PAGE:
Public comments

During the public comment period at the beginning of the meeting, several citizens spoke in Christy’s favor, and none urged that he not be rehired.

“He has been excellent through the COVID pandemic,” said Latisha Fultz.

James Harrison, a school resource officer, said Christy had made Clark County schools some of the safest in the district and was ahead of the state requirements for school safety.

Brian Foudray, a George Rogers Clark High School teacher, recalled that huge majorities of teachers surveyed last year felt uncomfortable returning to the classrooms when infection rates were running high, and he felt that if the district hadn’t taken the actions it did, many more would have gotten sick.

“He is a good man, and I believe that he has done everything he could under the circumstances to keep our kids safe,” Jessica Dunphy said.

“No one has what we have,” Mike Rogers said, referencing the new new high school and its athletics facilities. “We are seeing the fruit of his leadership,” he added.

Even Christy’s wife, Sondra, took the mic, calling him “the best superintendent Clark County has ever had,” and suggesting that some might have personal reasons for opposing him.

Christy not surprised

Christy said the decision did not come as a surprise to him, because in February, a former board member had told him he had talked with three of the current members who told him they were going to vote against renewing his contract.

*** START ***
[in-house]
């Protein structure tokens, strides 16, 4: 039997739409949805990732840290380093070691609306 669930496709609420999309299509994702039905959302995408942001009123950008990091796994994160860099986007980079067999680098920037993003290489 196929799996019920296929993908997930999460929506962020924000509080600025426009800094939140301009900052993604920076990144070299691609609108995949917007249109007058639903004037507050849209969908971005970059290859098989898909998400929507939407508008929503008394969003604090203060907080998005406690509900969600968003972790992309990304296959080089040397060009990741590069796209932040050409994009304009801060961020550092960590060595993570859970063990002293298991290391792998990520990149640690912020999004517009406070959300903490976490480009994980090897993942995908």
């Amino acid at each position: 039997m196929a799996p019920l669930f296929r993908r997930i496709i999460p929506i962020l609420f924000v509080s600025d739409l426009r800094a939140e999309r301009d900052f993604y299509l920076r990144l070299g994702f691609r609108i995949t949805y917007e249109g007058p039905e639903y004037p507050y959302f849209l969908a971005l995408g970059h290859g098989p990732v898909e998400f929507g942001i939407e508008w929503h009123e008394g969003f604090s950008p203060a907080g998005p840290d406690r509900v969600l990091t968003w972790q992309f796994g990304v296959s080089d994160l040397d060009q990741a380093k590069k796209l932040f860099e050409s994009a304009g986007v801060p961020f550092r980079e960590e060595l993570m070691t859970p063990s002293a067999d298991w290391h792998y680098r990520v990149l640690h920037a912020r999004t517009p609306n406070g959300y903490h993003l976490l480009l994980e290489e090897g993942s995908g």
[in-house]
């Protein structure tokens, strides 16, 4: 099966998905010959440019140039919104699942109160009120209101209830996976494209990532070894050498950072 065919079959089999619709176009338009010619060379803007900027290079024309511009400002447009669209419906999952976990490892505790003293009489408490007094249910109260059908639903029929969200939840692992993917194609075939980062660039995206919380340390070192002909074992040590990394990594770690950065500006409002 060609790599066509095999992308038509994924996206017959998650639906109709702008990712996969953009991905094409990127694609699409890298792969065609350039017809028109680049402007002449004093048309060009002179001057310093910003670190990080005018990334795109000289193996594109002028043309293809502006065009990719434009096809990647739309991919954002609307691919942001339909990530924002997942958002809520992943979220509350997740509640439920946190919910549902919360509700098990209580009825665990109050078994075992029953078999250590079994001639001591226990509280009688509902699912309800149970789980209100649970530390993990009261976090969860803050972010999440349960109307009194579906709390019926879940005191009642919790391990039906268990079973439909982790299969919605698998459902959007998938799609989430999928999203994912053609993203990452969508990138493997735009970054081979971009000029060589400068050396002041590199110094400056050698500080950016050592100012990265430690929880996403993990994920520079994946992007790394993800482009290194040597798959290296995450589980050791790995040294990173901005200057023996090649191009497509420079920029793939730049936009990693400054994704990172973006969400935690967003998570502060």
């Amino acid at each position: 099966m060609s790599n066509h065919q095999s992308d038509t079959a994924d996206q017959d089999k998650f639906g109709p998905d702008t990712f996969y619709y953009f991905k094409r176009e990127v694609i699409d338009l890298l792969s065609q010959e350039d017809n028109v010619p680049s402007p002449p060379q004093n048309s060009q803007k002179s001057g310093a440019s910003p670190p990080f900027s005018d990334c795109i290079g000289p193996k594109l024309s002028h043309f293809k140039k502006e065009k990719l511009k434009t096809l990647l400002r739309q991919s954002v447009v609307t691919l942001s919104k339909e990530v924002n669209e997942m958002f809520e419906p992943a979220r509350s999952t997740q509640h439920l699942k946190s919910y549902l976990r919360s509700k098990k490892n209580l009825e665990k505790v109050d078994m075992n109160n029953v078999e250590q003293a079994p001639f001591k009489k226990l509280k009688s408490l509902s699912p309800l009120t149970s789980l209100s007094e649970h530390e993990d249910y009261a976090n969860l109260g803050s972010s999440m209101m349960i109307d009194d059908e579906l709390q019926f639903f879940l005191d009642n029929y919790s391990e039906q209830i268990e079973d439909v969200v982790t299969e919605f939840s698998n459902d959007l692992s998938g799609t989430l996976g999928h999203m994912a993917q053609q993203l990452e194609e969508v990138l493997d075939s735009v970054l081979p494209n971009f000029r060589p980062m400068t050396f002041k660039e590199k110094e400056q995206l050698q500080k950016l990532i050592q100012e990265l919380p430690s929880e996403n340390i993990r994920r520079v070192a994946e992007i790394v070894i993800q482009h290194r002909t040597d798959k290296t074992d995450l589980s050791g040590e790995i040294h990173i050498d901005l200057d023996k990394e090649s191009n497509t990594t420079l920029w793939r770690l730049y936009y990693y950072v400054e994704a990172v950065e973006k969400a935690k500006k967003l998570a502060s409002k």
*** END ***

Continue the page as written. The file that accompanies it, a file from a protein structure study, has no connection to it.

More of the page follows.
“I knew this was coming,” he said.

Without naming the member, Christy said one of those who voted against him had never had training on evaluations, ethics or finances, yet voted against renewal of the contract.

“She said, ‘I don’t know you. I don’t know anything you could have done any differently, to do it any better,’” he quoted, and added: “I have that in writing.”

“I’ve been in education for 30 years,” Christy said. “I’ve made the statement that I came in with KERA and I’m going out with COVID.”

“I know I can walk out of here with my held high,” Christy said, and he said he could sleep at night knowing that he did everything he could in the past year to keep students, staff and teachers safe and keep everyone in the district employed.

The past year had been a good one for the school district, he said, and he had enjoyed it.

And he was proud of his years as superintendent.

“We’re better than we were eight years ago,” he said.

The superintendent said that in his 30 years in public education, his “biggest disappointment … is seated at this board table in front of me right now, and that’s all I’ve got to say.”

Taulbee again expressed his appreciation and told Christy he looked forward to working with him for the remainder of his time in office.

“I would also like to remind board members that when we go into closed session, that is private conversation,” he said. “Information is not to be leaked out to different employees.”

Ritchie also expressed her appreciation.

“Paul, I came in with you, and it’s been a good run,” she said.

“We’ve done a lot of good things,” Christy said.

“We have,” she said.